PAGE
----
I hate counting measuring and weighing, so the 70% is a guess. There is nothing in the world that tastes better to me than whole cream. I drink it straight. I also eat a large variety of hard cheeses. I would eat more fermented dairy (yogurt) if I could buy it easily locally.

There is a brief post already on Kwasniewski but no time for a full review - too much other stuff.

November 12, 2009 | Unregistered CommenterDave McEachern

@sandra: It is my understanding, on a high meat/very low/zero carb diet, that uric acid performs many of the metabolic functions of vitamin C. I have been eating this way for nearly two years (no fruit or veg) and have not had any issues with vitamin C deficiency.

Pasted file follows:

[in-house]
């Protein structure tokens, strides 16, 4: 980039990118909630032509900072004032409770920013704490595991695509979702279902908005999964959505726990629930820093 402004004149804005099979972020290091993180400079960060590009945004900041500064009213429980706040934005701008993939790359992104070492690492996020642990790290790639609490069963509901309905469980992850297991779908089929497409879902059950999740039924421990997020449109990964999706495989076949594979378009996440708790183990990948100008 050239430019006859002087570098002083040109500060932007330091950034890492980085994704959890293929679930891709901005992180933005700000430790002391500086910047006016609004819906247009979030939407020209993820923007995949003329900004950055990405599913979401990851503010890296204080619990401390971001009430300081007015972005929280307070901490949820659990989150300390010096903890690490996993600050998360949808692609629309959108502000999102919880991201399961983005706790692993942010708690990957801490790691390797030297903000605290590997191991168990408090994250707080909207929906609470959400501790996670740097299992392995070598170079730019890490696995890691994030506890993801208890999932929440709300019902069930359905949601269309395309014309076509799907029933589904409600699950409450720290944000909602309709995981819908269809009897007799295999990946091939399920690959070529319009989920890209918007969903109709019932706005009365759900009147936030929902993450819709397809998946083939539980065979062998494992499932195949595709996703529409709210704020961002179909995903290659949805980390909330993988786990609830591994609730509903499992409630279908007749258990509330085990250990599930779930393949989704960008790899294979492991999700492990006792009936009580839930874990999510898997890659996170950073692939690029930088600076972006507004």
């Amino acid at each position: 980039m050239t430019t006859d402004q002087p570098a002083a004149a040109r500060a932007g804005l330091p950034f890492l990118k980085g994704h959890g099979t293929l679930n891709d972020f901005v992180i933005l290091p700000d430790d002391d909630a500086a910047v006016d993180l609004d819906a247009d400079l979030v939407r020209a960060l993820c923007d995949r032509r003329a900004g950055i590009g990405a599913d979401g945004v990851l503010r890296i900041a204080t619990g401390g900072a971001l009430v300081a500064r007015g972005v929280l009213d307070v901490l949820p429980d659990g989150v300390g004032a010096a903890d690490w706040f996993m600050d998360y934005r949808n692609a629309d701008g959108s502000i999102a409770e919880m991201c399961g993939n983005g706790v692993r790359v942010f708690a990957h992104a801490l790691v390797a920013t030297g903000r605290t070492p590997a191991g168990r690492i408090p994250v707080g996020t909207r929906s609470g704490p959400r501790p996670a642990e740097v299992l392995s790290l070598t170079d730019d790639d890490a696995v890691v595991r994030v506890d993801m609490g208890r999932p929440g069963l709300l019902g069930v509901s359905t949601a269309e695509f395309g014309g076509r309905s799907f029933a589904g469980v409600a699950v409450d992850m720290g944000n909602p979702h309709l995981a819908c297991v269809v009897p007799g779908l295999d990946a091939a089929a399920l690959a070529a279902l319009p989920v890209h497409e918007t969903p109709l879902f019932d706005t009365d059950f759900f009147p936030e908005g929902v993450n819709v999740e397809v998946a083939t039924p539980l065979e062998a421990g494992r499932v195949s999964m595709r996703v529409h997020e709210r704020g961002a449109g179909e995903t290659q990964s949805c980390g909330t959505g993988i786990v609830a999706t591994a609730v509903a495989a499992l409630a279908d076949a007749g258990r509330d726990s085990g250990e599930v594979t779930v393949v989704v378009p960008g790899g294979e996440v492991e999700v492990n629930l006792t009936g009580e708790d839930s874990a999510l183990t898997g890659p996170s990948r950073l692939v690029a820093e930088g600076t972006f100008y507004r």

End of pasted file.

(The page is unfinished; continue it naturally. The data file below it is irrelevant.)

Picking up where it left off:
November 13, 2009 | Unregistered CommenterAlex Thorn


Barry Groves was asked on the rawpaleo yahoo group some time ago about why certain species, such as primates, have lost the ability to synthesize vitamin c. Here is his answer:

"There are a couple of possible reasons. Firstly, a Vit C is used in
the body mainly to metabolise carbs, and we are a carnivorous species.
If we eat only a natural carnivore diet, we have very little need of
Vit C.

And secondly, we don't need to be able to make Vit C as we can already
get enough from foods. Although we are told that Vit C only comes from
fruit and other plant material, in fact all foods from animal sources
also do. For example, weight for weight, liver contains 4 times as
much vitamin C as apples or pears. Adrenals are even better -- although
not so easy to come by."

November 13, 2009 | Unregistered CommenterSatya

Thanks for the responses on vitamin C... I have probably been eating too much fruit out of false concern on this.